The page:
By Clement Uwiringiyimana
KIGALI (Reuters) – Rwanda’s economic growth is expected to slow this year as the COVID-19 pandemic hits tourism, transport and hospitality, the finance minister said on Thursday.
Uzziel Ndajigimana said the East African nation will hike government spending in the July 2020 – July 2021 financial year, with a 100 billion franc fund put in place to lend to companies hurt by the coronavirus-related slowdown.
Ndajigimana said economic growth was forecast to fall to 2% this year from 9.4% in 2019, before rebounding to 6.3% next year and 8% in 2022.
Presenting the draft 2020/21 budget, Ndajigimana said Rwanda will increase spending by 7.5% to 3.245 trillion Rwandan francs ($3.43 billion).
Donors will fund 15.2% of it, with the rest coming from revenue and debt, Ndagijimana said, adding that Rwanda would borrow 783.4 billion francs externally.
“Government investments will acquire 306.5 billion, including a part allocated to supporting private companies hurt by COVID-19 effects,” Ndagijimana said.
Without giving further details, he also said part would be used to fund the expansion of government-owned airline RwandAir, which is typically allocated money annually.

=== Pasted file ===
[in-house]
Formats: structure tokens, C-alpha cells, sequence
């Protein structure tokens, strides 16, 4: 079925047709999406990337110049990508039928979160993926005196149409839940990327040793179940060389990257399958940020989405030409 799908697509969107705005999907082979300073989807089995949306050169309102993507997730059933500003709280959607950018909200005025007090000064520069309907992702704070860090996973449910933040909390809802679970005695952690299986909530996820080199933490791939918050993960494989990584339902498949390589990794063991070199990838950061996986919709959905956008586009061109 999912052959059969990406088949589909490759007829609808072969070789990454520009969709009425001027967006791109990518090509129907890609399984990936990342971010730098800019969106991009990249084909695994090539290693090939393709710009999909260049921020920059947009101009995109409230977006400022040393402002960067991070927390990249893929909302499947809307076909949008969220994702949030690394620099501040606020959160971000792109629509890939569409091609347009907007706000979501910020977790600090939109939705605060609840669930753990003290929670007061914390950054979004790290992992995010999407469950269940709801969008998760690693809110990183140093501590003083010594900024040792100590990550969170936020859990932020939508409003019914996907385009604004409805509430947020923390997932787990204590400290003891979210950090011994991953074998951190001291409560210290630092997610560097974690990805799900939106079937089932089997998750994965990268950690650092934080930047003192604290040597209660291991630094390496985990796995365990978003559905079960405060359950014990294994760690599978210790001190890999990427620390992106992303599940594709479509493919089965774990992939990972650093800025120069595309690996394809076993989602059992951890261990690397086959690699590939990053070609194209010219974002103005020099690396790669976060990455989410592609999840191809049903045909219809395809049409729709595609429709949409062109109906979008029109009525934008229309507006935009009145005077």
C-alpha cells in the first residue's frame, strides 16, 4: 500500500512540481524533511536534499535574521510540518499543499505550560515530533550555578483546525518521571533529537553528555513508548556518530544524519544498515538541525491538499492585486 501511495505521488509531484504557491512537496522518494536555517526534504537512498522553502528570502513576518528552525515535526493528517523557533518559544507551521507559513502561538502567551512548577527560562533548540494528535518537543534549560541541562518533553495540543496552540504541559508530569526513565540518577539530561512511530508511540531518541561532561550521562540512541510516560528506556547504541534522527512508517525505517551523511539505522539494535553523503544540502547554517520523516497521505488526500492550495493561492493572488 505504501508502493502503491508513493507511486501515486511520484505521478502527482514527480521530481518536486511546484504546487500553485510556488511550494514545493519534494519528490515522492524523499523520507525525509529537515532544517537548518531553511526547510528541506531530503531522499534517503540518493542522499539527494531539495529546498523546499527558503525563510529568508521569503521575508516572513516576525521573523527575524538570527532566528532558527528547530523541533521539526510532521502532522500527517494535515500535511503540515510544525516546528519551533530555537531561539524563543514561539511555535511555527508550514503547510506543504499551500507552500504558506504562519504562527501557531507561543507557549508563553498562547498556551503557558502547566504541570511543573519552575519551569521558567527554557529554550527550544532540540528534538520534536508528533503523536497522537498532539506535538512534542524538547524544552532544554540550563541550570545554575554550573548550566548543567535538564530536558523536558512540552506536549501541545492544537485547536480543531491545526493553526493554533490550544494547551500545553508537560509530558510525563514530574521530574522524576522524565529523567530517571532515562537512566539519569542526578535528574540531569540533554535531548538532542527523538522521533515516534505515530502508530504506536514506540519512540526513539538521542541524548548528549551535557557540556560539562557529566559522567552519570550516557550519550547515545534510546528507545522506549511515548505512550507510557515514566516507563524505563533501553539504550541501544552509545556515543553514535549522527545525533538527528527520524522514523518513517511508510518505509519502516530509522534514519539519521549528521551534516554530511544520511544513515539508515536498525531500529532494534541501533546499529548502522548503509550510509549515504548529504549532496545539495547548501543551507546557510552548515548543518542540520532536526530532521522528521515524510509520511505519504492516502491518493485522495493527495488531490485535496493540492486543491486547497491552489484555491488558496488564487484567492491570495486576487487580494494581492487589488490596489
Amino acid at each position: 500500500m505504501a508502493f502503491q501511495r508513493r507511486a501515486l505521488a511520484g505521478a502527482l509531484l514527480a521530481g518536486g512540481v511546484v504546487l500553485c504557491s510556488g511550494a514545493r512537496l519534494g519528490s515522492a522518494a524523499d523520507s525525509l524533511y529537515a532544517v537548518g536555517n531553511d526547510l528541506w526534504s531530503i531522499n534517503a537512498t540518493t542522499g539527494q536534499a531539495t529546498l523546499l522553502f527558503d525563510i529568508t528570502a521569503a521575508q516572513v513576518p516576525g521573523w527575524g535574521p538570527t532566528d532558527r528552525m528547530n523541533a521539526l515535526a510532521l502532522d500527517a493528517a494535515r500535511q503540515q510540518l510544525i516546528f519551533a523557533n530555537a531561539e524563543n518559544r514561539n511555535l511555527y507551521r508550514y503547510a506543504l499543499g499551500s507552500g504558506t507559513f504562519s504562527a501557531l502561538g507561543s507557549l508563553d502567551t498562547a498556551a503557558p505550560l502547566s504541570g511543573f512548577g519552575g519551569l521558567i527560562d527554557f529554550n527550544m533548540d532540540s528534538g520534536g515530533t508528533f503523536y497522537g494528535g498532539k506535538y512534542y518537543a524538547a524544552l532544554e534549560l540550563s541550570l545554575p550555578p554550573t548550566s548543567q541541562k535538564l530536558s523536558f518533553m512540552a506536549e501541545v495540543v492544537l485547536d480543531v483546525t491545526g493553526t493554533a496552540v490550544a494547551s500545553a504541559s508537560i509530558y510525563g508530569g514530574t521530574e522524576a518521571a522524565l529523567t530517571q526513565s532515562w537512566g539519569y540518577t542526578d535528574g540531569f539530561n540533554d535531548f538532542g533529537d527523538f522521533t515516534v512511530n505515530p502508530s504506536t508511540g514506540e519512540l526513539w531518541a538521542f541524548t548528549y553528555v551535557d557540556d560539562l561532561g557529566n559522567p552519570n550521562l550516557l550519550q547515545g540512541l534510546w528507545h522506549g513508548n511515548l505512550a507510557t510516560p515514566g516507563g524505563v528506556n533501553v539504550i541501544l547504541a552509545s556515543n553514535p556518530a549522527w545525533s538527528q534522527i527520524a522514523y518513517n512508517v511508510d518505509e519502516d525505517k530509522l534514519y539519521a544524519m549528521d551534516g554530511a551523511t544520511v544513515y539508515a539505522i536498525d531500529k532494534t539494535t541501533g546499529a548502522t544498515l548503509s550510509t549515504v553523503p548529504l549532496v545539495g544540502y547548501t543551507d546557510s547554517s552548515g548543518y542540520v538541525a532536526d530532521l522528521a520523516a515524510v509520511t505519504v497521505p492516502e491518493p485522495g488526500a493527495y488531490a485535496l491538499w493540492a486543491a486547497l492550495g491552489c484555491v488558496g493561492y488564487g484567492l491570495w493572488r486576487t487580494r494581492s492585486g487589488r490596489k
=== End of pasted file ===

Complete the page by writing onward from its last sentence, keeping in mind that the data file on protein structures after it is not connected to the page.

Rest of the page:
Rwanda, like other East African nations, will present its final budget in June.
It has suspended international passenger travel, restricted movement and banned social gatherings to contain the novel coronavirus.
Ndagijimana said he hoped passenger flights would resume, although RwandAir also operates cargo services.
He said the hotels and restaurants sector would contract by just under a third, while transport will contract 1.9% due to the grounding of flights.
Agriculture will grow 3%, compared with 5% last year, while industry will expand 4%, compared with 17% a year ago. Services will grow 1%, compared to 8%, due to the impact of the pandemic on tourism and conferences, he said.
Rwanda has 314 confirmed coronavirus cases of the coronavirus, with no deaths so far.
The International Monetary Fund gave Rwanda $109.4 million in emergency coronavirus funding in April.
($1 = 947.0390 Rwandan francs)
(Reporting by Clement Uwiringiyimana; Editing by George Obulutsa, Kirsten Donovan)